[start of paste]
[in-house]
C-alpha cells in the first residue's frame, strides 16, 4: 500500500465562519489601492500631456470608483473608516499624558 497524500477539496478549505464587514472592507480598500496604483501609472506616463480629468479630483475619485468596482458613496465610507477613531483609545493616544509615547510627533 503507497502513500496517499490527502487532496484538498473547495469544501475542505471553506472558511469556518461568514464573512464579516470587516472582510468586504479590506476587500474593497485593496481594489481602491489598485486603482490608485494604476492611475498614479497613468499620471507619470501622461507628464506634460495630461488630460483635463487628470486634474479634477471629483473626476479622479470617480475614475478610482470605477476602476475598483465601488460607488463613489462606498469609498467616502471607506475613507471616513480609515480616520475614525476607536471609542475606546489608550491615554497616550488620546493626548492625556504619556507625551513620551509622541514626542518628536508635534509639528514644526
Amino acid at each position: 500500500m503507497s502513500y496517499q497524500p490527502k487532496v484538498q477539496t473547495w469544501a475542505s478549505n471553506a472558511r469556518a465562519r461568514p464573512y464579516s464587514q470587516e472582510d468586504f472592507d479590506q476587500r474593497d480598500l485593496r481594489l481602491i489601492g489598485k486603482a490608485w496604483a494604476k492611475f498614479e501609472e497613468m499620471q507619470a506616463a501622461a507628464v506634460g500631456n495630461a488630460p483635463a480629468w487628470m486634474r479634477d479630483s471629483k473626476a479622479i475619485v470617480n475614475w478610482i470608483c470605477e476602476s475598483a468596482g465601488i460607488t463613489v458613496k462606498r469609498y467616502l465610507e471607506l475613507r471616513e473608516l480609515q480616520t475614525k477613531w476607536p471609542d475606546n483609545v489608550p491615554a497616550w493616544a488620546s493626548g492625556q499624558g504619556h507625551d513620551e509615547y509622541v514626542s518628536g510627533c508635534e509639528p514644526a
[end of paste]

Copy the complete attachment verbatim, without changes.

[in-house]
C-alpha cells in the first residue's frame, strides 16, 4: 500500500465562519489601492500631456470608483473608516499624558 497524500477539496478549505464587514472592507480598500496604483501609472506616463480629468479630483475619485468596482458613496465610507477613531483609545493616544509615547510627533 503507497502513500496517499490527502487532496484538498473547495469544501475542505471553506472558511469556518461568514464573512464579516470587516472582510468586504479590506476587500474593497485593496481594489481602491489598485486603482490608485494604476492611475498614479497613468499620471507619470501622461507628464506634460495630461488630460483635463487628470486634474479634477471629483473626476479622479470617480475614475478610482470605477476602476475598483465601488460607488463613489462606498469609498467616502471607506475613507471616513480609515480616520475614525476607536471609542475606546489608550491615554497616550488620546493626548492625556504619556507625551513620551509622541514626542518628536508635534509639528514644526
Amino acid at each position: 500500500m503507497s502513500y496517499q497524500p490527502k487532496v484538498q477539496t473547495w469544501a475542505s478549505n471553506a472558511r469556518a465562519r461568514p464573512y464579516s464587514q470587516e472582510d468586504f472592507d479590506q476587500r474593497d480598500l485593496r481594489l481602491i489601492g489598485k486603482a490608485w496604483a494604476k492611475f498614479e501609472e497613468m499620471q507619470a506616463a501622461a507628464v506634460g500631456n495630461a488630460p483635463a480629468w487628470m486634474r479634477d479630483s471629483k473626476a479622479i475619485v470617480n475614475w478610482i470608483c470605477e476602476s475598483a468596482g465601488i460607488t463613489v458613496k462606498r469609498y467616502l465610507e471607506l475613507r471616513e473608516l480609515q480616520t475614525k477613531w476607536p471609542d475606546n483609545v489608550p491615554a497616550w493616544a488620546s493626548g492625556q499624558g504619556h507625551d513620551e509615547y509622541v514626542s518628536g510627533c508635534e509639528p514644526a